The last sound some residents of the Levine & Dickson Hospice House may ever hear is the soothing harp of Tinky Timmons.
“I feel honored to be with someone as they're taking their last breaths,” said Timmons, who plays at the Huntersville facility on Thursday mornings. “I'm trying to create a space for them to lift up.”
Timmons, 61, also plays on Wednesdays at the Carolinas Medical Center's emergency room waiting area. She's been volunteering at both locations for about three weeks as part of her training to become certified through the California-based International Harp Therapy Program. Unlike music therapy, which uses music as a therapeutic tool to help address certain behaviors, “therapeutic harpists” play to help patients in the moment.
She moved to Charlotte 10 years ago from Concord after her children and godchildren, whom she also raised, grew up and moved out. Timmons calls harp therapy her “new path in life.”
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“I'm healing and taking everybody with me,” she said. “You go through stages of your life, and this is my journey to being single with my kids gone.”
She discovered the International Harp Therapy Program while at a healing art conference in Boone two years ago. Though she had only learned to play the harp a few years ago so she could perform at her daughter's wedding, she felt inspired to start again.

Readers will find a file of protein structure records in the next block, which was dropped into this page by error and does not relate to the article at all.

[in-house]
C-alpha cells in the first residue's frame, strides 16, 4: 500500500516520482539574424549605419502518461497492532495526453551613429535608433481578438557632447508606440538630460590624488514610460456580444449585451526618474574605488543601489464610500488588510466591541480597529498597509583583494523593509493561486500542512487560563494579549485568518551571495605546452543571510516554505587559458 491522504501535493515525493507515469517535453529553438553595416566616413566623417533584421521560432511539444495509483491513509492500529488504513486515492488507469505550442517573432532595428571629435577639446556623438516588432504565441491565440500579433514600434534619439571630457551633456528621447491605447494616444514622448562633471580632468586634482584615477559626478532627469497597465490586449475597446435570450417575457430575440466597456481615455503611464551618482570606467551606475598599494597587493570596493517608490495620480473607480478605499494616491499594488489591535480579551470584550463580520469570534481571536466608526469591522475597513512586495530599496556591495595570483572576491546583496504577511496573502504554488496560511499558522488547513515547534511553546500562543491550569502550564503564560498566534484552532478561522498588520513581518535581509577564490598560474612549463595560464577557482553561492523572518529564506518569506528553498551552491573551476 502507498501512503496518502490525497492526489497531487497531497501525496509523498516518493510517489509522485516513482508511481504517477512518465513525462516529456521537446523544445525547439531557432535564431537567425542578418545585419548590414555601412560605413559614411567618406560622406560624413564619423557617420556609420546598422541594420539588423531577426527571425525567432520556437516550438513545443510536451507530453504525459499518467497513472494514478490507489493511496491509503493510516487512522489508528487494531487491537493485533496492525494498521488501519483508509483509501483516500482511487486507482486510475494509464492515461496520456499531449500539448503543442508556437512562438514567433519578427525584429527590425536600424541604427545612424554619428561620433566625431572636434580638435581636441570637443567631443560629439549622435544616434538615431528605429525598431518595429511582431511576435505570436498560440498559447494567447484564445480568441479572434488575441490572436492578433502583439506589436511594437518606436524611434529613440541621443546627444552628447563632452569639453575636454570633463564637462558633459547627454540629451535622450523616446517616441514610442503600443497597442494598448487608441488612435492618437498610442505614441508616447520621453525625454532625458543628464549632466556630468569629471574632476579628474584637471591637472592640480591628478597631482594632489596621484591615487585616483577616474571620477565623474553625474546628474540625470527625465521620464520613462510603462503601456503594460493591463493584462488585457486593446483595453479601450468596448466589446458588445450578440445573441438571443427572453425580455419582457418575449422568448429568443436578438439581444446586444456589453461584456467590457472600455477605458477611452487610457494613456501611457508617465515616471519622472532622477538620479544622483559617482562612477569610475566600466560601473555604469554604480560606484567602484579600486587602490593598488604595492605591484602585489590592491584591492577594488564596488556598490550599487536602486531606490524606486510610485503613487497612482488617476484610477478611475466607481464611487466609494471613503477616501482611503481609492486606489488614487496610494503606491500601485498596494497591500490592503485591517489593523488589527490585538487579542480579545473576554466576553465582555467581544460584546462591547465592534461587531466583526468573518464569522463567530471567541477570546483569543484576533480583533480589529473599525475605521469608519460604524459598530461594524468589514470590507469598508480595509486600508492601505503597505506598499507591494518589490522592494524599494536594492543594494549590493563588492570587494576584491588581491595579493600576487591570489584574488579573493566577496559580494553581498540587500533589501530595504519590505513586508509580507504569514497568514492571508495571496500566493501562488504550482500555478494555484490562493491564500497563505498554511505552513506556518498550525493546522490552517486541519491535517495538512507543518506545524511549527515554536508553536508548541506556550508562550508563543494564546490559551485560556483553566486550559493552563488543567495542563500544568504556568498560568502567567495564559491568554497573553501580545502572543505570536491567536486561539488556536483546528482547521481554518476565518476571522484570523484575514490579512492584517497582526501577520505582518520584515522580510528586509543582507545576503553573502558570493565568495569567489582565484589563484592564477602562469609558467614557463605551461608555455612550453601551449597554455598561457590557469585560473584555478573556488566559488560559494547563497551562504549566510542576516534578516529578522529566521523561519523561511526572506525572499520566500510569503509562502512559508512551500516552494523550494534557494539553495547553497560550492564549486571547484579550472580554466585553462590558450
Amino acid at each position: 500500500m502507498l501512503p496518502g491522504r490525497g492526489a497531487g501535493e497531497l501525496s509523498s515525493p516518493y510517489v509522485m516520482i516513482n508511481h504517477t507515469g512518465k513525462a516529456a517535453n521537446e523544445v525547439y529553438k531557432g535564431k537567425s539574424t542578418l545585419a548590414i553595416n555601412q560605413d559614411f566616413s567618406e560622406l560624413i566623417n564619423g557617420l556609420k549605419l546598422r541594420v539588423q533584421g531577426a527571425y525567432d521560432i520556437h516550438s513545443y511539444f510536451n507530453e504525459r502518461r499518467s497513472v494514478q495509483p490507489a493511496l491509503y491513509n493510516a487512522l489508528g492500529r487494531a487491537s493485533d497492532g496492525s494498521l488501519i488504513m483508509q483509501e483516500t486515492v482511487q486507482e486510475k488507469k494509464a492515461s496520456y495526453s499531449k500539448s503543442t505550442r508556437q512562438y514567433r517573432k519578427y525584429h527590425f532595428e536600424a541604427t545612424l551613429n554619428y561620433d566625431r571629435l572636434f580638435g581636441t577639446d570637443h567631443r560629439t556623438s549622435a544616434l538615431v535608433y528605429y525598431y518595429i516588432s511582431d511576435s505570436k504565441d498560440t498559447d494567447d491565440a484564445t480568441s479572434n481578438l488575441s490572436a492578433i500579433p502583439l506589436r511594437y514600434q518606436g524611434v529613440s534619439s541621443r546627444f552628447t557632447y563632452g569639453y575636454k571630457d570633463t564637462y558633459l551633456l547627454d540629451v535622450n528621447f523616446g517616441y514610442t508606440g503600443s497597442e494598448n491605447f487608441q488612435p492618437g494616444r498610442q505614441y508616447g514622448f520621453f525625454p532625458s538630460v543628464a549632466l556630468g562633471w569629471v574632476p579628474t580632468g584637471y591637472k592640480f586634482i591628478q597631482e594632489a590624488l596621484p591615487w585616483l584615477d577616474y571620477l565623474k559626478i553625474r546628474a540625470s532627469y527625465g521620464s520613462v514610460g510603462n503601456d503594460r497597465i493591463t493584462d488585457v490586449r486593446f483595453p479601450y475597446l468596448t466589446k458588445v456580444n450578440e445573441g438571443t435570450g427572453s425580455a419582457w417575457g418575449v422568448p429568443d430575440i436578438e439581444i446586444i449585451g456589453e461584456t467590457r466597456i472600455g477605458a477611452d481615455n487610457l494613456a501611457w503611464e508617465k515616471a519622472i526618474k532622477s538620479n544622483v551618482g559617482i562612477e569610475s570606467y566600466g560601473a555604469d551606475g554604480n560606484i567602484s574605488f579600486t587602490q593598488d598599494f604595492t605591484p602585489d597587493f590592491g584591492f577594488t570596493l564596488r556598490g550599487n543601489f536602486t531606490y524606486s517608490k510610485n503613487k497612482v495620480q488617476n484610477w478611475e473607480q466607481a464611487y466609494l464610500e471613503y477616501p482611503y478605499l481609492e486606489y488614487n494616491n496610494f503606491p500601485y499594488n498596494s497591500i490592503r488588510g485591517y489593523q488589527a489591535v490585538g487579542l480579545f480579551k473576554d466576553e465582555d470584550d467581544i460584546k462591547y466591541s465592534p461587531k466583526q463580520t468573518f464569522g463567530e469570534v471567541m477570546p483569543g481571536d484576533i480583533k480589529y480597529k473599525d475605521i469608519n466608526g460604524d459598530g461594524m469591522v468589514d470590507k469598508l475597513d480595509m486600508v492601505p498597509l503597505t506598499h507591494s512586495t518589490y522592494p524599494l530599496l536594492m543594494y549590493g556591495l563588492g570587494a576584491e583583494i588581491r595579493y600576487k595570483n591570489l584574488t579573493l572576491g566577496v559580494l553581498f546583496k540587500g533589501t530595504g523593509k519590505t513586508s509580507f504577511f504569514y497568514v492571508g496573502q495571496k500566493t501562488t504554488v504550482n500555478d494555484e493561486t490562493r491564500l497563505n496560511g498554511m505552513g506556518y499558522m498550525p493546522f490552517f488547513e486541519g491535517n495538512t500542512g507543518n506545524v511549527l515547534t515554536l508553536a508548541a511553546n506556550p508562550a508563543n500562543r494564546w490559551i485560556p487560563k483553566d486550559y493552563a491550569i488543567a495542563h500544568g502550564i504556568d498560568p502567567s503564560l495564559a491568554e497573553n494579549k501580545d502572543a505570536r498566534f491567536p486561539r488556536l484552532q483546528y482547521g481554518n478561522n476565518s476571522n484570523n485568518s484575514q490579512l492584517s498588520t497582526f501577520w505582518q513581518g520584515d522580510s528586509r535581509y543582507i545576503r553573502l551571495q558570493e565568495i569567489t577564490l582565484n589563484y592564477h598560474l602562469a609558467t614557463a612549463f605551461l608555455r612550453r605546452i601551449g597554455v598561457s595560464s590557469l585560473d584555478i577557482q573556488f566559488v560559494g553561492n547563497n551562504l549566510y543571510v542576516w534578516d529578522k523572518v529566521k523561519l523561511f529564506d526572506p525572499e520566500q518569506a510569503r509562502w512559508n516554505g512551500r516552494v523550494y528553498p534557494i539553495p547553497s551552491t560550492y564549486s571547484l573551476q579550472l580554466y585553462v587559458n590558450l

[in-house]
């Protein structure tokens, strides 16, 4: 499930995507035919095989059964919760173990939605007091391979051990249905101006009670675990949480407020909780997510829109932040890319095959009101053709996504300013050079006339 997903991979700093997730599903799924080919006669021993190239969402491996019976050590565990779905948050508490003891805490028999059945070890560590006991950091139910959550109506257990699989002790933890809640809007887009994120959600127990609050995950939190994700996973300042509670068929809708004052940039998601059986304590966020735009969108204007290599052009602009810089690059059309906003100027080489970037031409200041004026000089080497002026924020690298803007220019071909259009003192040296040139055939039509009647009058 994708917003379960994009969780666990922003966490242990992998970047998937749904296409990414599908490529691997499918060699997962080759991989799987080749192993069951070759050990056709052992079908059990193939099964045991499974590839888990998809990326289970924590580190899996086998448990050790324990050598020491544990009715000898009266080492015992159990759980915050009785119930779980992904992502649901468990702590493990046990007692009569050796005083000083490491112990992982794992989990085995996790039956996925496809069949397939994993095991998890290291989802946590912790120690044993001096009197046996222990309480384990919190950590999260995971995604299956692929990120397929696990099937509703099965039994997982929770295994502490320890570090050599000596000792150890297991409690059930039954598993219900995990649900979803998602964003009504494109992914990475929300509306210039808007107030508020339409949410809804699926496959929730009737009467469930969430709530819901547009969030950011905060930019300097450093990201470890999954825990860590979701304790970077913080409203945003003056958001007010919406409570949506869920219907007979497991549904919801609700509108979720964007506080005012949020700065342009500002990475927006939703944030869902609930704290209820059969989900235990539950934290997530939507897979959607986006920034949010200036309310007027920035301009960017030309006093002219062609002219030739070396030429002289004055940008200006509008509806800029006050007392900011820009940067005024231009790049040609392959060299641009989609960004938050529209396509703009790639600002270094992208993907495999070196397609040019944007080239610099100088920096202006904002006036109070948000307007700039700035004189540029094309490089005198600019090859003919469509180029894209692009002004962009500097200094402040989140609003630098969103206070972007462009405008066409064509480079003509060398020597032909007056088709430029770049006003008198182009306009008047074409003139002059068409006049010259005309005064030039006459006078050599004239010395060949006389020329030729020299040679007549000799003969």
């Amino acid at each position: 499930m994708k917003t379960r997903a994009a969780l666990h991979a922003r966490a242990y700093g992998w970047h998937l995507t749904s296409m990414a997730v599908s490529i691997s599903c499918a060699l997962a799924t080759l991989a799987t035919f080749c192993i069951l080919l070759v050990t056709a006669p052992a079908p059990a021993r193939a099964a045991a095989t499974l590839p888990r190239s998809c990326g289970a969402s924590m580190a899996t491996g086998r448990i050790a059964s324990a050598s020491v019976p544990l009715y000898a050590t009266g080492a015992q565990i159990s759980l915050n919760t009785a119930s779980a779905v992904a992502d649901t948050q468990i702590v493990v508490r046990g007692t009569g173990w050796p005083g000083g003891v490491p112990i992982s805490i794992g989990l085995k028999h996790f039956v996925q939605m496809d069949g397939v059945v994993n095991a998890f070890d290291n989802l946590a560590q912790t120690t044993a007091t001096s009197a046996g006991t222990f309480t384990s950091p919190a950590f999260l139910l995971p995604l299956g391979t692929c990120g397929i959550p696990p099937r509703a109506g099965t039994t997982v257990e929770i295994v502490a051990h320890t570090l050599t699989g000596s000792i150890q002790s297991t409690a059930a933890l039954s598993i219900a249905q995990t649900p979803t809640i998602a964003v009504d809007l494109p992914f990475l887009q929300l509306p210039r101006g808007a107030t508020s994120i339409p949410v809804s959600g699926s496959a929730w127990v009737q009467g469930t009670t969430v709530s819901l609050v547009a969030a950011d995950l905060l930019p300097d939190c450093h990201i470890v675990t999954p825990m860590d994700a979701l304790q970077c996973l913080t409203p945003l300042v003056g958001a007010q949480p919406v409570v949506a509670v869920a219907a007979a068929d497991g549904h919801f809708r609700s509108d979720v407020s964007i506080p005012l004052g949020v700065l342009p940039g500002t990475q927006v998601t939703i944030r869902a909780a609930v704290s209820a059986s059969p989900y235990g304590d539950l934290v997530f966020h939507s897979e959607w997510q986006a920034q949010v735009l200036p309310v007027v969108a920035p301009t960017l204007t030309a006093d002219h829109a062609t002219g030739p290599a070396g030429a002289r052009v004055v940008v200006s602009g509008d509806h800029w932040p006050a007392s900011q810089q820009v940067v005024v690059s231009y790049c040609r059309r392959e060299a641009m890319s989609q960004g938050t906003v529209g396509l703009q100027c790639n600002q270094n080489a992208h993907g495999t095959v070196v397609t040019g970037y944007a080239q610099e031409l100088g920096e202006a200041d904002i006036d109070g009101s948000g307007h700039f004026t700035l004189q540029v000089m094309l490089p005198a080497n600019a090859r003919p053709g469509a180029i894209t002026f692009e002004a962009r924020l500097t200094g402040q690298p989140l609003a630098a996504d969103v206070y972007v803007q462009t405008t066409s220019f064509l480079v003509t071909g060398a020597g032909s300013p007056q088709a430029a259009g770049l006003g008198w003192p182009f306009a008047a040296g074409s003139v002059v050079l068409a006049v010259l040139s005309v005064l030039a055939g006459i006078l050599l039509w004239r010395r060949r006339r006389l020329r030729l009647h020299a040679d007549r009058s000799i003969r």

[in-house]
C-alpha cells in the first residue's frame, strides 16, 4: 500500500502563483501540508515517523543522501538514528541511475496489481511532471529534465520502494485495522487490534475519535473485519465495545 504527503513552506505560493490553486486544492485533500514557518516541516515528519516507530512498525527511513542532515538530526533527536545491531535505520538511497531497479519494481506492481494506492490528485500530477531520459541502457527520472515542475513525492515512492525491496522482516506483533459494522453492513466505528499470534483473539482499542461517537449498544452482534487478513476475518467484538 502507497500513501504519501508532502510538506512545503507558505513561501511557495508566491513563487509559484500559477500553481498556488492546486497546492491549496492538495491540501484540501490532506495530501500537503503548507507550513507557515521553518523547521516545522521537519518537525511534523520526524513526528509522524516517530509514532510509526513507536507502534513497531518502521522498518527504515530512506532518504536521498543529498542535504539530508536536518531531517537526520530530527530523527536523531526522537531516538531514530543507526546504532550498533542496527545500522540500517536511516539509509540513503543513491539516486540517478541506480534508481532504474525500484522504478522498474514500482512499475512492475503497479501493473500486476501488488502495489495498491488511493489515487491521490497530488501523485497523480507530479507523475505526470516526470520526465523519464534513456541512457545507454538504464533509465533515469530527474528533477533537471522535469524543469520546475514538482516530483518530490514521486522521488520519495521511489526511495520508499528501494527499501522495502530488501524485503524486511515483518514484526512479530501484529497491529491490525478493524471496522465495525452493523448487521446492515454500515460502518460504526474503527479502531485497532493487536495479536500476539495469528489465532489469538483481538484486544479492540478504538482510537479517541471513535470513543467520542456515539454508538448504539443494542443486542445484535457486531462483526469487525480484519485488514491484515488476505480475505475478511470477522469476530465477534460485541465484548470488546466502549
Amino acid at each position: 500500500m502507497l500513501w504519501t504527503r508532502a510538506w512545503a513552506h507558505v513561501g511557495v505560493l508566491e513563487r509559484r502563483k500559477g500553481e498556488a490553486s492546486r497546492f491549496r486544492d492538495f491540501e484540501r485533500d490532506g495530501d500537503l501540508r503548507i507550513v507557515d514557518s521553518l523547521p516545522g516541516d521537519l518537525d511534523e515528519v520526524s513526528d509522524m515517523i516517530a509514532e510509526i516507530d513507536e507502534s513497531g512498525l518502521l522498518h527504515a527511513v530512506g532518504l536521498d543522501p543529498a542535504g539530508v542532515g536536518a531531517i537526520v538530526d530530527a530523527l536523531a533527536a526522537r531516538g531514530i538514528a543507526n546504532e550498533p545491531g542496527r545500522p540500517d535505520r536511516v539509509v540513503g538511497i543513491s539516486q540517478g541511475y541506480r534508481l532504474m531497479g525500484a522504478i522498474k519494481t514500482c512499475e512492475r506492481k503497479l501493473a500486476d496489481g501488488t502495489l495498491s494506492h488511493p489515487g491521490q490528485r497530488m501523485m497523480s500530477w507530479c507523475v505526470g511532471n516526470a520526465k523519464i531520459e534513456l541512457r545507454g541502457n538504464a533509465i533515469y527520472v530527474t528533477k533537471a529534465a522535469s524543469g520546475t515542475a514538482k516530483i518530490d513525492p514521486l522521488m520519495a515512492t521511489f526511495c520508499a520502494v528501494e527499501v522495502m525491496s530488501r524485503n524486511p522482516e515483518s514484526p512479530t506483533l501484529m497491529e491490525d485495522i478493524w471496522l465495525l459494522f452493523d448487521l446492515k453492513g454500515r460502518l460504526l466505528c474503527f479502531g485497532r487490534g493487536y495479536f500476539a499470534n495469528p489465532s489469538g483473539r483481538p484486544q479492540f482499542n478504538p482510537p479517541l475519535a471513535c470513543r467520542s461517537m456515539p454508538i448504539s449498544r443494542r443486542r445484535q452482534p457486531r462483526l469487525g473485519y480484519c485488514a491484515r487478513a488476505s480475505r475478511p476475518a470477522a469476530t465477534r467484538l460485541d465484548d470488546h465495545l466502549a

“The harp found me,” she said.
Timmons became intrigued by the end-of-life process after a close friend died several years ago.
“Her death was a gift of living for me,” she said. “When you go through someone else's mortal time, you look at your own life and learn to live more authentically.”
Timmons is also a facilitator of touch drawing, a healing form of art that involves painting with one's fingertips. She has worked with abused women and children as well as cancer patients.
At Levine & Dickson, she plays improvisational pieces and spiritual music in ancient musical modes, or sound pitches.
Levine & Dickson staff members also enjoy her music, said volunteer coordinator Misty Molloy. Because many hospice patients at the center are in crisis, the atmosphere can be stressful.
“Her music makes (the staff) more calm as they're providing end of life care,” Molloy said. “We have a lot of volunteers, but Tinky brings something different to the table.”
Timmons' musical selection is different for the emergency room. Because patients vary in age and condition at the hospital, she plays from a selection of 33 songs in 11 more popular genres to appeal to different musical tastes.
“I deal with kids to elderly people (at the hospital),” she said. “I've had to adapt and use all my skills.”
Timmons' focus is end-of-life harp therapy. Right now she plays in the Levine & Dickson hallways, but later this year she'll receive a therapeutic harp practitioner certification and play in hospice patients' rooms as they die.
“I'll play differently for each individual patient,” she said. “I'll listen to their breathing patterns, talking and machines in their room. I'll take those tones and with my harp I can bring some healing.”